Hi Group. I have a 30 x 40 foot metal polebarn which I use for a shop. The back third, about 30x15, has been internally partitioned and fiberglass insulated, and I heat it with forced air from a wood boiler and heat exchanger. It stays quite cozy in the winter (upstate NY), and I use it as my machine shop. Welding and storage occur in the unheated portion. I would like to add some insulation to the front portion so I can keep a little heat on in there. Has anyone got any experience with the radiant barrier types of insulation systems? I am seeing rolls of the aluminum-foam-aluminum insulation being quoted with a 14.5 R value. For example, see
stuff looks easy to install, being only 1/4 inch thick or so, but does it really work or are they being optimistic about the numbers? I could go with a conventional fiberglass system too, it will just be more work to install it.
I'd test a sample of that foil/foam stuff before I bought much of it. I'm very skeptical of their R value rating.
They may support those ratings by testing with radiant heaters that heat objects in the space while air temp stays relatively low. I strongly doubt that it has R value of 14.5 in terms of thermal resistivity.
How to test: insulate a small enclosure with the stuff. Tape the corners and seams to eliminate leaks. Put an electric heating element, as perhaps a hair dryer element or even just a power resistor, inside the box, along with a thermometer or thermocouple probe. Shield the thermometer or probe from radiant heat with a piece of metal tubing open on both ends.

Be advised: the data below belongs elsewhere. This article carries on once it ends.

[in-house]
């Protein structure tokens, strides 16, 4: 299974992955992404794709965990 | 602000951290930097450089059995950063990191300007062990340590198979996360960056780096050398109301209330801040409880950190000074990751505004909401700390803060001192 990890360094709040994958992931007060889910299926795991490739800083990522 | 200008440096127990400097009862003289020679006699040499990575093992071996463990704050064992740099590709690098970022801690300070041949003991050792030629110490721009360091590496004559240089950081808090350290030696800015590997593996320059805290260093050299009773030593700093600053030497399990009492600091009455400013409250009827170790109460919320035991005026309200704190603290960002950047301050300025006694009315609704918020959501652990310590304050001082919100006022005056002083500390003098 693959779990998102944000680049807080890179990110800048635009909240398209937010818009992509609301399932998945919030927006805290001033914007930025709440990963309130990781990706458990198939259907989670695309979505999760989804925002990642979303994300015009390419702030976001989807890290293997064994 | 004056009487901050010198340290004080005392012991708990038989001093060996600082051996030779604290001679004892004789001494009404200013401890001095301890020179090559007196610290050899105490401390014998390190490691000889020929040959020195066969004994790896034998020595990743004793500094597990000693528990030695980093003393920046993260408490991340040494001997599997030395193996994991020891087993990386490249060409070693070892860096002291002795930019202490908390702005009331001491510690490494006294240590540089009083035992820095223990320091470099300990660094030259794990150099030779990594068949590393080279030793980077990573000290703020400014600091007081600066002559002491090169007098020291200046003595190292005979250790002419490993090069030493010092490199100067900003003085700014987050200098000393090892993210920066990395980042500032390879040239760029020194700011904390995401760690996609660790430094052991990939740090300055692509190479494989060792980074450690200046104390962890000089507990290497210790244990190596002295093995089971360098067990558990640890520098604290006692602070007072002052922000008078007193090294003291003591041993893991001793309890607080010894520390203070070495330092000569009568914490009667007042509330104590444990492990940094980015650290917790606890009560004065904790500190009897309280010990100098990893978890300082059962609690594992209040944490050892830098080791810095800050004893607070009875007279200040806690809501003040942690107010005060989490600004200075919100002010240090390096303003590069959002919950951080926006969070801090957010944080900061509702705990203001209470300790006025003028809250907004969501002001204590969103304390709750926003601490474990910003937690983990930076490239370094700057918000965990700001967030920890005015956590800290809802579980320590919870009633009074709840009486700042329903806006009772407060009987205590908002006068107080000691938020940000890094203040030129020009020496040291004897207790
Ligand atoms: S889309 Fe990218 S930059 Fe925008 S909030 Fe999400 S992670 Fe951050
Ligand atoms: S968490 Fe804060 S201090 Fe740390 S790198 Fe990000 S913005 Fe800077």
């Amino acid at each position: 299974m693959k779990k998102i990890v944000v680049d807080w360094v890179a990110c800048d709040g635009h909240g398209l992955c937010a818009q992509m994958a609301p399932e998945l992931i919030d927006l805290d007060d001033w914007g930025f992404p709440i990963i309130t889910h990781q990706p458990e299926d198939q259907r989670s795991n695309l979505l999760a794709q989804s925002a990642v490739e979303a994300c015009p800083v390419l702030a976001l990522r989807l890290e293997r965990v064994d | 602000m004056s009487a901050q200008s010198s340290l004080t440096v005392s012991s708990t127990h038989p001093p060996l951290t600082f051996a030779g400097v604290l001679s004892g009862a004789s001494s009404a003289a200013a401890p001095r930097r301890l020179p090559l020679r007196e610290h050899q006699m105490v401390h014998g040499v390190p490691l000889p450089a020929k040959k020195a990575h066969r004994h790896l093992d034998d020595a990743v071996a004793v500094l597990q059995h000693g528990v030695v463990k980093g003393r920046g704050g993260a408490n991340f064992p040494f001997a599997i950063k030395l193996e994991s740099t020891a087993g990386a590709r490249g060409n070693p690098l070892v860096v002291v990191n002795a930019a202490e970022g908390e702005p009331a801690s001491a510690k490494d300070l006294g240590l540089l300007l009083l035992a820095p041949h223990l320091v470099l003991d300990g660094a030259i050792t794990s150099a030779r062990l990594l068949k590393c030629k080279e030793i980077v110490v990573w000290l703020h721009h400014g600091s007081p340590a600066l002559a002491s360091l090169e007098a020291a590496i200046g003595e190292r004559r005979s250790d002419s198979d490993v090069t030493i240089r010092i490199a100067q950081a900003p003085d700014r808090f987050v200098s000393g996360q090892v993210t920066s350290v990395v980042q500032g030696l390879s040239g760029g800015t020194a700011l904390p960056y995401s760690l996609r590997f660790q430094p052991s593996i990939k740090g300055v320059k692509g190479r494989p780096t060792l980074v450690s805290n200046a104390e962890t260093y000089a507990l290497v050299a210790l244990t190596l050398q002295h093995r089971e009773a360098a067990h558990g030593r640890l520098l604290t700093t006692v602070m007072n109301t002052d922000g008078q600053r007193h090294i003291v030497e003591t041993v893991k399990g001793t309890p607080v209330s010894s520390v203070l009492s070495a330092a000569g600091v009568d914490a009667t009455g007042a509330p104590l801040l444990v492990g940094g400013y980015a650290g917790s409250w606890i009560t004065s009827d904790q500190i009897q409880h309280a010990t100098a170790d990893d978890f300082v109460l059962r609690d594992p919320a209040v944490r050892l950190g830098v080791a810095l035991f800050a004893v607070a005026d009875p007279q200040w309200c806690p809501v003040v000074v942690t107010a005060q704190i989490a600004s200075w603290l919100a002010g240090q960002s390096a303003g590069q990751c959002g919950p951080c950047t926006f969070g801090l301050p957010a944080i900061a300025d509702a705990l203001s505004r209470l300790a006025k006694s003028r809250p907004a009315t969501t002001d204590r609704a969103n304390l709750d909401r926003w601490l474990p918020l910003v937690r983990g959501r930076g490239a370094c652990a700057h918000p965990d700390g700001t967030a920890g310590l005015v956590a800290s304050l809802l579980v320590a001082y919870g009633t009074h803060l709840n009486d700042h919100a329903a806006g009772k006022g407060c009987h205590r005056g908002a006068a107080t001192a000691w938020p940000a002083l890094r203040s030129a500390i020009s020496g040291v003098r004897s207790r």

Feed a measured small amount of power to the heater -- maybe 5 watts. An approximate but very simple test could be done with a 5-watt nightlight as a heater, if the thermometer is well-shielded from radiant heat from the bulb while being open to the air inside the box.
Run it for long enough to reach equilibrium temperature -- might be several hours. Equilibrium is when the temp inside the box stops rising.
The R value will be
R = dt * area * 0.293/power where dt is the temperature rise inside the box above ambient area is the total area of the box's surface and power is the power (in watts) fed to the heater. Amps * volts.
If the box was 1 foot on each side (6 square feet total) and the heater was fed 5 watts, dt would be 41 deg F if R is really 14.5.
I've not included the R value of the cardboard here so the rating will be a bit generous.
Radiant barrier doesn't have an R-Value of 14 or anything close. It's what they call a "comparative" R-Value and is a radiant barrier industry invention that has no ASTM testing behind it. A Radiant Barrier is great at what it does; reflect radiant energy. Most manufacturers claim 98% reflection and I believe it. I also believe that on a perfect 95F degree day, with a lot of sunshine and you take two identical structures and insulate one with fiberglass batts and the other with radiant barrier, you will get an identical internal temperature reading in both building if you use R-14 insulation batts in one. The logic being that "comparatively" the same results of R-14 insulation was acheived by radiant barrier and bubble wrap 1/4" thick.
Probably true on that day. Do the same on a 25F degree day and you would probably have to take all the insulation out of the other building to match the temperature in the RB building, as the RB would simply not insulate against conductive cold transfer (and probably aids it, being a metallic substance) and also reflects away the radiant energy from the sun that you WANT in the winter. Depends on your climate...